Why is efficiency still king in business?
I’ve only taken a couple of basic economics classes in my time, so I certainly wouldn’t dare call myself an expert on the subject. That said, I have a sinking suspicion that no one else is either – including the people who portray themselves as such. Which is a problem, if you think about it, because we’ve got this enormous group of people running around making claims that they can’t possibly reasonably make.
To me, it often appears that economics is to politics as religion is to philosophy. Economics and religion both require a lot of guesswork that rarely holds up to scrutiny, but people who believe in each still cling to them because the alternative – admitting that they don’t really know – appears far worse. I’m sure there will be those that disagree with me, but I find it hard to dispute that in both fields evidence based answers are not always held with the highest regard
For instance, I rarely hear anyone in the media ask this question: why should we assume that efficiency is better for businesses? Since the Industrial Revolution began it seems that the pinnacle of a successful business is to produce the best product at the cheapest cost. On its face this is a hard goal to dismiss. It’s common sense, right? Well, not really.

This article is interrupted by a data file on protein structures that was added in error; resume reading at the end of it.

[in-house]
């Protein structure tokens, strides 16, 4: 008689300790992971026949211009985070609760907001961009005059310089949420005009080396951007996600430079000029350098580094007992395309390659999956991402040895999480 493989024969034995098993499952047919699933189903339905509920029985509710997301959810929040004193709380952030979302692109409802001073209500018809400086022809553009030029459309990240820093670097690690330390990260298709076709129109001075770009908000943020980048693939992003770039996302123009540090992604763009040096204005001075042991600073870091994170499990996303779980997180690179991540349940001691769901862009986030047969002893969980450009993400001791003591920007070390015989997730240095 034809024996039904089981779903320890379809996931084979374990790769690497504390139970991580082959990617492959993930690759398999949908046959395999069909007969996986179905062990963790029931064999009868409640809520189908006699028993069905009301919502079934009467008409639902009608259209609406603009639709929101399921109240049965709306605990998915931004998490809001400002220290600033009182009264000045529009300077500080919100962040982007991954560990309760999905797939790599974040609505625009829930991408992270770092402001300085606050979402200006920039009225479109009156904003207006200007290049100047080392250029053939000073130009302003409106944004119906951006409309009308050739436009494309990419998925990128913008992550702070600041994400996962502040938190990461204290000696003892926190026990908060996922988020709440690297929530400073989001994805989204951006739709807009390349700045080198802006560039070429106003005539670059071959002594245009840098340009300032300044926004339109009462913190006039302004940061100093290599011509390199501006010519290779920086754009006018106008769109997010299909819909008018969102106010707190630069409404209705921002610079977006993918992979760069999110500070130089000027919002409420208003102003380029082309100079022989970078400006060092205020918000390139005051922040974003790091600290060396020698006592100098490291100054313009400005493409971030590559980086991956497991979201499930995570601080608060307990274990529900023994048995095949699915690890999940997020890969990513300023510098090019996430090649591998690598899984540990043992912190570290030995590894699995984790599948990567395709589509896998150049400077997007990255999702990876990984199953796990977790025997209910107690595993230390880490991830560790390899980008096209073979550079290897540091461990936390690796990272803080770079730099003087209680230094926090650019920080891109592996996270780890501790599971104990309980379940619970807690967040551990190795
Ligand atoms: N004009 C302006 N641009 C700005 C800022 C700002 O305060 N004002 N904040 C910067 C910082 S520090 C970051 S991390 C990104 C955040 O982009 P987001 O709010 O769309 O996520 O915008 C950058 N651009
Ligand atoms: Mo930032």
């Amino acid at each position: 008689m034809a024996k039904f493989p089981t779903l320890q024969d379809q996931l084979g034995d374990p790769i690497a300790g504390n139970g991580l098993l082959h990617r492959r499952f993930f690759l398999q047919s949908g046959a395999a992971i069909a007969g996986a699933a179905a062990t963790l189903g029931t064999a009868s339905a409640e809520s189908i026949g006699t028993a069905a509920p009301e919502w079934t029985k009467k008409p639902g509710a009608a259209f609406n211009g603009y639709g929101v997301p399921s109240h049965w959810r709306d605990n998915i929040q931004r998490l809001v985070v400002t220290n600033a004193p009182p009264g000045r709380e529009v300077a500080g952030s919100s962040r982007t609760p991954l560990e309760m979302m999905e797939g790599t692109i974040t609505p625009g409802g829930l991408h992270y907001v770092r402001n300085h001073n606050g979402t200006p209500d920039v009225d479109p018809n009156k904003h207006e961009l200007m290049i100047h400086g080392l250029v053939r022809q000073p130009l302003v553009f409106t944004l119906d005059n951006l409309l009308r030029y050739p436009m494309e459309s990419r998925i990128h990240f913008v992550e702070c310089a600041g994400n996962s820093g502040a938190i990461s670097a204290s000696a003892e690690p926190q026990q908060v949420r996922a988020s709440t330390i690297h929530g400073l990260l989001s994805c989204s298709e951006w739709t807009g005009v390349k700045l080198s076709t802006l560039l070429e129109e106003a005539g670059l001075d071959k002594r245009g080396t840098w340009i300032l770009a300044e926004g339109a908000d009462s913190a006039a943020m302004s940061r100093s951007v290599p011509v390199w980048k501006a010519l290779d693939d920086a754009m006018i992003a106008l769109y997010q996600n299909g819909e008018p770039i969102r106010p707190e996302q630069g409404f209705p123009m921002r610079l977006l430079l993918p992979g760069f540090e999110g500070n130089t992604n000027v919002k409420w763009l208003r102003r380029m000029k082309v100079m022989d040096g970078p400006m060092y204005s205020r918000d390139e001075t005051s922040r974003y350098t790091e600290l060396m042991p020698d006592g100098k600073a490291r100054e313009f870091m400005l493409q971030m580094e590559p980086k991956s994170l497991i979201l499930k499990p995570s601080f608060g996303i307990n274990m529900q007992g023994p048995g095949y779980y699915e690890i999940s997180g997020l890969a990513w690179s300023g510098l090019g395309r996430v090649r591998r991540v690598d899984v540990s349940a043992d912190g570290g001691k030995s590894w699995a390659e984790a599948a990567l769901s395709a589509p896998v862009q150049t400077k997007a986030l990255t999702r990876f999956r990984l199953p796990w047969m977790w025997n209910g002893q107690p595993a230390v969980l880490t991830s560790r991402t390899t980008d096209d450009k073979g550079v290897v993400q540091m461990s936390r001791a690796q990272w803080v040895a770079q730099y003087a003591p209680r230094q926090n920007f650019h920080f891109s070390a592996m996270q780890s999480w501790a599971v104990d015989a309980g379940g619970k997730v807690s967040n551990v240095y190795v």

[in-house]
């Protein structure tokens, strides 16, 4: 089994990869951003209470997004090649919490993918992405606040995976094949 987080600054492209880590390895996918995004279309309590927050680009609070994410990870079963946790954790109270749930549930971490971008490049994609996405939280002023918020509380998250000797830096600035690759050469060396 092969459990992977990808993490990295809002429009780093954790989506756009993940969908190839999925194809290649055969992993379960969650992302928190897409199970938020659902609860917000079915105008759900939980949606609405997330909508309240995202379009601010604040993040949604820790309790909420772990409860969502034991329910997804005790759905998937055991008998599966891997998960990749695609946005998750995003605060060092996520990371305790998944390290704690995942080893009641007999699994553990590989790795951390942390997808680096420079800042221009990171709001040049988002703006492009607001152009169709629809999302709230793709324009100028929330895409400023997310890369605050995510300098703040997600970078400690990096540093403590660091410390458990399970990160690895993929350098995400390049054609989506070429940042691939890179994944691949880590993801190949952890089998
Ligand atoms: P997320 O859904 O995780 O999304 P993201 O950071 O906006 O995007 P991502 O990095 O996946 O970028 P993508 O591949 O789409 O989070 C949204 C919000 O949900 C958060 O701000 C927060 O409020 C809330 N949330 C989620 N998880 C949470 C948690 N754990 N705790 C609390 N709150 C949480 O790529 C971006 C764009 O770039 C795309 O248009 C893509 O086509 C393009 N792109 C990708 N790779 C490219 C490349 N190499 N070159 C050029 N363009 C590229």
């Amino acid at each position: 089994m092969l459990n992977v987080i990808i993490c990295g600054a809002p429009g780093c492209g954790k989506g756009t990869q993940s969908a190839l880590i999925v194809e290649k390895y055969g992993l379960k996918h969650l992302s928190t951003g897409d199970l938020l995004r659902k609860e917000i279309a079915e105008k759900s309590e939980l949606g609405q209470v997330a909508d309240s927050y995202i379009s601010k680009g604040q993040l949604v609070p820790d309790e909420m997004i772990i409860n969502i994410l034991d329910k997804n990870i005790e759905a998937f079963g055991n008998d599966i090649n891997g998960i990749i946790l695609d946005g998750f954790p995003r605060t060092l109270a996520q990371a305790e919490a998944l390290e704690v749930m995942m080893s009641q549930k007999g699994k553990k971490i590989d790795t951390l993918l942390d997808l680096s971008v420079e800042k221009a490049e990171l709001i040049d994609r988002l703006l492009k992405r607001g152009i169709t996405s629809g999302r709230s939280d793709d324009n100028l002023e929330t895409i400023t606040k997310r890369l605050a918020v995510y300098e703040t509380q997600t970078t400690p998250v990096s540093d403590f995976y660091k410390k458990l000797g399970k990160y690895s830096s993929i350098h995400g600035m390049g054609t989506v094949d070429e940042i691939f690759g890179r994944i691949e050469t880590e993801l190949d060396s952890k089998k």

In a closed system like a town, city, or any other relatively small region the standard of the best product at the cheapest cost can take a small business to great heights, employ many people, and make life better for everyone involved. But on a much larger scale I don’t think the same holds true, because as a business grows it will employ fewer and fewer people relative to what it produces.
A company of a 100 might be able to make 100,000 widgets – or 1,000 widgets per person. But a company of 1,000 might be able to make perhaps 2,000,000 widgets – or 2,000 widgets per person. If demand across the board is for, say, 10,000,000 widgets, then while it’s true that 5 large companies are more productive than 100 small companies, those 5 companies actually employ 5,000 fewer people. What are those people to do?
This is a very simple example, but I hope you understand my point. As long as new business are being created to re-employ the people that more productive companies don’t need anymore things can stay relatively balanced. But when technology begins to move so fast that the unemployed people can’t find jobs because no companies need them anymore we have a problem. So I ask, wouldn’t slightly less efficiency be better sometimes?
Seriously, we all want cheap stuff; but when that comes at the cost of millions of people out of work, wouldn’t it be better to buy a little bit less stuff that’s slightly more expensive and higher quality because it takes a few more people to make it? I guess in the end, I don’t really know – which is perhaps the difference between me and all those economists after all.